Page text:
CHRIS DUNLAVY

Fin­ney’s great­e­ness was his sac­ri­fice to just one club

The Football League Paper - - NEWS -

THERE is lit­tle more to be said about Tom Fin­ney, who died last week, aged 91. A leg­end, a gen­tle­man, a fab­u­lous foot­baller who never lost touch with his roots. A thou­sand talk­ing heads can­not be wrong.

He truly was a man ad­mired from Pre­ston to Panama, and every­where in be­tween. It was a priv­i­lege to be at Deep­dale for his emo­tional send off last weekend.

But driv­ing home, lis­ten­ing to the trib­utes on the ra­dio, I got to think­ing about suc­cess, and how it is mea­sured.

Though fes­tooned with in­di­vid­ual honours, Fin­ney never won a scrap of sil­ver­ware with Pre­ston. The near­est he came was an FA Cup fi­nal de­feat in 1954.Yet there he stayed, con­tent­edly plug­ging away un­til his re­tire­ment in 1960.

Can you imag­ine any de­cent player set­tling for that now? A club need only fin­ish a sea­son empty handed be­fore star play­ers start grum­bling about need­ing some­where “that matches my am­bi­tion”.

Re­mem­ber Wayne Rooney de­mand­ing as­sur­ances that Man United would buy play­ers be­fore he would sign a new con­tract? Or Samir Nasri, who flounced off to Man City in 2011 be­cause Ar­se­nal did not pay enough (sorry, “try hard enough”) to keep him at the Emi­rates?

And al­most with­out vari­a­tion, a new player will turn up at his Press con­fer­ence talk­ing of how he “came here to win things”.

Win win win. It’s a re­sults busi­ness. All that mat­ters is three points. Etc, etc. It’s all we ever hear. You’d al­most be­lieve that vic­tory is the only mea­sure of suc­cess.Yet as Fin­ney proved, it cer­tainly is not. In fact, I’d ar­gue that Fin­ney’s leg­end stems as much from his fail­ure to win honours as his bril­liance on the pitch.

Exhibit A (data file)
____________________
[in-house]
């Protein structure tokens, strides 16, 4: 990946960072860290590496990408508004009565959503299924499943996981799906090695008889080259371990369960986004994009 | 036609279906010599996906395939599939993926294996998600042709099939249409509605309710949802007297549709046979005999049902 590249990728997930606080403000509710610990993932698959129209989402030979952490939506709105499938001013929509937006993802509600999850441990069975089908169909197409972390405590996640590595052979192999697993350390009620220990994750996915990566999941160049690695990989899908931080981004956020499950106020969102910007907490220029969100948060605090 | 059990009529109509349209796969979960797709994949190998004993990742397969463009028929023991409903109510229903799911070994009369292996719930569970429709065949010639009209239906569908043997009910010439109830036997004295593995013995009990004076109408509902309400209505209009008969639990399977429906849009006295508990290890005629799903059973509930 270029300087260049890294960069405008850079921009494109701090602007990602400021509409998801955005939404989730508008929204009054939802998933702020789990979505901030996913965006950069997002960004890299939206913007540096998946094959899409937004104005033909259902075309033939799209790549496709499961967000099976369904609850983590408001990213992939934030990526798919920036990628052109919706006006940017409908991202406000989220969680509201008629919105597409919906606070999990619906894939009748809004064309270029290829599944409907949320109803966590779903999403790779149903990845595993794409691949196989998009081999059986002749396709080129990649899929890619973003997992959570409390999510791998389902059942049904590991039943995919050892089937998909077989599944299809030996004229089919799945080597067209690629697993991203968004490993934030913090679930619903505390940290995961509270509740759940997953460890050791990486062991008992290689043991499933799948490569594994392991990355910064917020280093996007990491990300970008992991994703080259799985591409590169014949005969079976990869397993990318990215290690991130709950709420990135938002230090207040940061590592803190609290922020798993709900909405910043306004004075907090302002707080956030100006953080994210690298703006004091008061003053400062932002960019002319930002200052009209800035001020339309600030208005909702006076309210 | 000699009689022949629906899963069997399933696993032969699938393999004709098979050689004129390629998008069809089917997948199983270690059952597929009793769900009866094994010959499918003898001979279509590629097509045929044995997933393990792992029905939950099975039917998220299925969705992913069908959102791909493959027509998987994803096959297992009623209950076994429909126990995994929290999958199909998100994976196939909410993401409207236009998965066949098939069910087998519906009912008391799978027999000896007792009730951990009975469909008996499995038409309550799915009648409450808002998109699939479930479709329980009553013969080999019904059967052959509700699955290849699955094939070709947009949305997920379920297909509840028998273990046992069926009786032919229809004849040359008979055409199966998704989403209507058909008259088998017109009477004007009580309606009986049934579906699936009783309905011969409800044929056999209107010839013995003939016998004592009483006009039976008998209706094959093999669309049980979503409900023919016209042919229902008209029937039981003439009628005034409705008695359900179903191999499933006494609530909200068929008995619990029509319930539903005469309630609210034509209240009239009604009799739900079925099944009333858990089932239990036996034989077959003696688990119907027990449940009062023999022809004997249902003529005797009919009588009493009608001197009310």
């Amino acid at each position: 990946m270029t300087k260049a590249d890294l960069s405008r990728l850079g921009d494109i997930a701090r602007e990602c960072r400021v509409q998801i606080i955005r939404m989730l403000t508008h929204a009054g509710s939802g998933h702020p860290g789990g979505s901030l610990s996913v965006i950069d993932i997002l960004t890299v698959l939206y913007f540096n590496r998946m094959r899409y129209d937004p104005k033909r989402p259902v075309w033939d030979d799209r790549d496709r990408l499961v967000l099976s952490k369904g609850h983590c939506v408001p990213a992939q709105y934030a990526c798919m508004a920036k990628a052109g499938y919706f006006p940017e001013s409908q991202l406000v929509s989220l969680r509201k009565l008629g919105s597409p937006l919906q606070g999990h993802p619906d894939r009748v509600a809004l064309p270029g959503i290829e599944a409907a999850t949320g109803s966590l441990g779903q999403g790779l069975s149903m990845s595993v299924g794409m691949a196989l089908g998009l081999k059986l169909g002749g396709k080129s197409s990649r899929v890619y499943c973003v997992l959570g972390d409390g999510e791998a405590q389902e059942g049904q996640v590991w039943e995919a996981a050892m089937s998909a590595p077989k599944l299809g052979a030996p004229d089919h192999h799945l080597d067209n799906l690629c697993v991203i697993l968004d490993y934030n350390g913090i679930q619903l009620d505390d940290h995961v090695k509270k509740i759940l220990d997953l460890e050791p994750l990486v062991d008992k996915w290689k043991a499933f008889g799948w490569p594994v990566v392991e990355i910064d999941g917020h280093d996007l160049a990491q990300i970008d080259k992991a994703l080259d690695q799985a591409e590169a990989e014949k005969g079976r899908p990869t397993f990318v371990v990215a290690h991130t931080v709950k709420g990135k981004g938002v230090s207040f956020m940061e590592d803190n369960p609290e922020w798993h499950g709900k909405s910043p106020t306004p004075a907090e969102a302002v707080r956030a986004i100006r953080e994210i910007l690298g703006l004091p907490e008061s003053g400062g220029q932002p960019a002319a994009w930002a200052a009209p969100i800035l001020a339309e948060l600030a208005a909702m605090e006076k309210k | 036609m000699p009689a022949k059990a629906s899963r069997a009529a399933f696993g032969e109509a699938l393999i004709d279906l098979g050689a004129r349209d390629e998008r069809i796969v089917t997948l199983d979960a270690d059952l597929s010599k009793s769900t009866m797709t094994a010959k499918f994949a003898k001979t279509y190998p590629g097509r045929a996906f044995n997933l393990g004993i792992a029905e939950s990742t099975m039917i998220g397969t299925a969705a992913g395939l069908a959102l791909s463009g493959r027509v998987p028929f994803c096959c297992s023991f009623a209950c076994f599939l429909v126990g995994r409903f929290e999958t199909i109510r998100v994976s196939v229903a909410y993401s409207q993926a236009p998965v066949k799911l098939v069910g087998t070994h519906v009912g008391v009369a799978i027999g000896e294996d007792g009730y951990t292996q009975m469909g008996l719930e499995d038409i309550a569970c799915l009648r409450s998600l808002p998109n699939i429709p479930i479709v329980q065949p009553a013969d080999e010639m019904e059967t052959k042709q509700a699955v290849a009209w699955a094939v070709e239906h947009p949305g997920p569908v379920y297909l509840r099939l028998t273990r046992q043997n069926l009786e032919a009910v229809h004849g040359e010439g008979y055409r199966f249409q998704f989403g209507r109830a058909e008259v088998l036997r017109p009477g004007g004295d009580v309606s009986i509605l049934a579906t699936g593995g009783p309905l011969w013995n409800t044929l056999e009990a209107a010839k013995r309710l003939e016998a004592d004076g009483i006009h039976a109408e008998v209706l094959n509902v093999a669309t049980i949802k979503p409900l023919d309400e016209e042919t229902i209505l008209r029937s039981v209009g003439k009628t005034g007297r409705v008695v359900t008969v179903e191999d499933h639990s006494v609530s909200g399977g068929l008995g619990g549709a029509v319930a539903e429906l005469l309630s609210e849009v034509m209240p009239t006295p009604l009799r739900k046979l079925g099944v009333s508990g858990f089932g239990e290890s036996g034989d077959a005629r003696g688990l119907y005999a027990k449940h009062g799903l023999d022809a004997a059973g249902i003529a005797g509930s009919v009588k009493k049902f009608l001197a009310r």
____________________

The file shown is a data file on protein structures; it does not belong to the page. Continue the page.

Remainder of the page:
His was a talent that de­served a greater stage. At his mes­meric peak, he could have walked into any team in the world. But he did not. He stayed in the town where he was born, sac­ri­fic­ing per­sonal glory to en­ter­tain the people of Pre­ston and give a small club li­cence to dream. Think, too, of Matt Le Tissier. Blessed with tech­nique that had a young Xavi awestruck, the mid­fielder spent his en­tire ca­reer at Southamp­ton – a de­ci­sion that saw him fre­quently over­looked for Eng­land.

“It re­ally did get to me,” he said. “I knew I was bet­ter than a lot of the play­ers get­ting picked ahead of me and ev­ery­one told me I had to leave Southamp­ton.

“But why should I have to quit a club where I was happy and set­tled just to play for my coun­try? And I don’t re­gret it. I con­tin­ued to give my best for my club and knew I was a de­cent player.”

Again, the sac­ri­fice. Again the ado­ra­tion. Le Tissier is loved by Southamp­ton fans in a way that few play­ers will ever be. Like Fin­ney, he will be re­mem­bered long be­yond his pass­ing.

And don’t for­get Alan Shearer, who spent a decade at New­cas­tle win­ning nowt but player of the year tro­phies. Shearer was one of the world’s great­est strik­ers, yet more of­ten than not his side didn’t make the Cham­pi­ons League.

Like those on the ter­races at Pre­ston and Southamp­ton, New­cas­tle fans knew deep down that they didn’t de­serve him. But he gave them his whole ca­reer and did so hap­pily. It is why his name is still sung at St James to this day.

In fact, I would even ar­gue that a man like Ryan Giggs, a one club stal­wart who has also won ev­ery­thing go­ing, will not at­tain the sta­tus of Fin­ney.

He sim­ply has not made the sac­ri­fice. His talent never tran­scended his team. Giggs will be revered. He will go down as a great.

But to be truly loved, you need to give up your dreams and give hope to a lost cause, to pledge your al­le­giance to a town and stay there through the lean­est times and grimmest de­feats.

To be the one man who, when star play­ers and me­gabucks teams come to visit, al­lows fans to stand proud and say: “Don’t worry, we’ve al­ways got a chance with Tom around”.

That, too, is suc­cess. And it is a legacy more last­ing than any num­ber of trin­kets and baubles.

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